As I awoke and peered out the window it looked as if the weatherman’s prediction of snow, high wind and blizzard conditions was coming true. Being very tempted to pull the plug and turn back into bed I made a call, but to double check the plan. It turned out one of our skiers had a 4 wheel F-150, so knowing we would at least not get stuck we decided to duck back into the mountains and hopefully avoid the storm. Sometimes these storms are on the prairies and don’t seep up into the mountains. That is exactly what happened to us.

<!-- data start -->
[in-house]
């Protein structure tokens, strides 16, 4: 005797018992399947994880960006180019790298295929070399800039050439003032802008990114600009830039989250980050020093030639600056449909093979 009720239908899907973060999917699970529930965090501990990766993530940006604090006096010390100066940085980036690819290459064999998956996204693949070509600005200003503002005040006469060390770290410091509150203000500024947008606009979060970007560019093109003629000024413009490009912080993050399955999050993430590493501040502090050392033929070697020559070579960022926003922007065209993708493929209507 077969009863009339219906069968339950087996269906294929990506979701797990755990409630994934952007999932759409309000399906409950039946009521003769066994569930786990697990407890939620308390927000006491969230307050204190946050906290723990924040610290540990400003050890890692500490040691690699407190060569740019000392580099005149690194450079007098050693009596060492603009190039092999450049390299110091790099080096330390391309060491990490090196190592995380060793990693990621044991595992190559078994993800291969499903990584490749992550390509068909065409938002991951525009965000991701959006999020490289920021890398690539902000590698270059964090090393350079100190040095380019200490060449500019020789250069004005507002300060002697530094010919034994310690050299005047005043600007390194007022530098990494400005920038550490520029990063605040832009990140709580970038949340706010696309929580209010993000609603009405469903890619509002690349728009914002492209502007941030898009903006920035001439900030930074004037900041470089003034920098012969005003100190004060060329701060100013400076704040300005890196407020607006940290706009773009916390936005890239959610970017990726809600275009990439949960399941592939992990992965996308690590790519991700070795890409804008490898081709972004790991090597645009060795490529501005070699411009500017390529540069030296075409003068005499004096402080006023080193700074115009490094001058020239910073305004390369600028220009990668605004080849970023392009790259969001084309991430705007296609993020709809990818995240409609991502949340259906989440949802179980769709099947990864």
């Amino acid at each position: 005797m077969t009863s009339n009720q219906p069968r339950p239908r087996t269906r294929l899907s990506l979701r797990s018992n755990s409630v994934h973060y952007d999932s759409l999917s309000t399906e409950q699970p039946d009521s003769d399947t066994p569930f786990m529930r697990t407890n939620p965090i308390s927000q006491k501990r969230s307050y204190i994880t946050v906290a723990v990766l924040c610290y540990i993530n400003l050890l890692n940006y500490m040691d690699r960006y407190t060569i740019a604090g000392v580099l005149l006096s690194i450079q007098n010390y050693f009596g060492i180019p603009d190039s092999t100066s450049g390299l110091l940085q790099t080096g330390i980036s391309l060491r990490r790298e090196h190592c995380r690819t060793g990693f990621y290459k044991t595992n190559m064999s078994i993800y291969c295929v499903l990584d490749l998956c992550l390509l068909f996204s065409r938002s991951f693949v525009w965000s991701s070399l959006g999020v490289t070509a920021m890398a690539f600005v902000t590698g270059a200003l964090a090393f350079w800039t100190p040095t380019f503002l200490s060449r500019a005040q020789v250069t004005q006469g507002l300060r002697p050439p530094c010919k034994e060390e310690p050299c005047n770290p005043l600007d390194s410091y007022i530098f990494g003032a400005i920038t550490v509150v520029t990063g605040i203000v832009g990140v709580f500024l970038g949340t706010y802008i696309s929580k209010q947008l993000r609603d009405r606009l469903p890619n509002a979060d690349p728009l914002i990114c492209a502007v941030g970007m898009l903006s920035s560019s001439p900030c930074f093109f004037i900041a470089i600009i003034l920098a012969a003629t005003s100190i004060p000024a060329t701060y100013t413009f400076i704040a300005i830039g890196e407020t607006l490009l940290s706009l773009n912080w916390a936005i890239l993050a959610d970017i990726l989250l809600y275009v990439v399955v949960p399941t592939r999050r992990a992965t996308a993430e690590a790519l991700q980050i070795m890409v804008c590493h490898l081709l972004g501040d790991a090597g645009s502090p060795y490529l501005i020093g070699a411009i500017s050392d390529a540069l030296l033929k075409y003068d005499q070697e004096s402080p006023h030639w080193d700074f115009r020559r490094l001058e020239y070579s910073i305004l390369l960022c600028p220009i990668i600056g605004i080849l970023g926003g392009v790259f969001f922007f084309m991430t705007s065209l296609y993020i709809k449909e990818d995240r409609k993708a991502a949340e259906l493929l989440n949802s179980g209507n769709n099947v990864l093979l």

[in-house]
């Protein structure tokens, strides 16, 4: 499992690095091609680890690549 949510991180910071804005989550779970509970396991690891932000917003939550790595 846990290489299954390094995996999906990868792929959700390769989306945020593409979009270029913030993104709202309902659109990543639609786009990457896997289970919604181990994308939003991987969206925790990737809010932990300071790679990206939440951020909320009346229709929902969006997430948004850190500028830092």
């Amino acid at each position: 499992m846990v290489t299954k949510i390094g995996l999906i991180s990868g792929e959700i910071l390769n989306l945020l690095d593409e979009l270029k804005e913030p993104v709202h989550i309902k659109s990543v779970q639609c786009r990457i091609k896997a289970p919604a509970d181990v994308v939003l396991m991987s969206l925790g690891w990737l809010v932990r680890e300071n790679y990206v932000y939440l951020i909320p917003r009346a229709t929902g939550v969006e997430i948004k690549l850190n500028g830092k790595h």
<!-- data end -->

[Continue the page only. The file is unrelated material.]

Our destination turned out to be Tent Ridge. A first for all of us, but we’d previously scoped it out in the guidebooks. Tent Ridge is known for sliding and this week it stayed true to that depositing a sizable avalanche right down the middle. With this knowledge, and observing the already formed cornices all around (ridge top is quite exposed from every direction and had cornices from every direction), we made for the trees. On either side are nice stands of well spaced larch trees. We made about 6 runs on one side, then bolted for the other.

Unlike the previous week, we didn’t see a single other skier. They were either all slugging it out on Highwood (a.l.a. last week-see previous blog), or hunkered down fearing the weather report. By the end of the day the sun even poked out. So much for the predicted blizzard.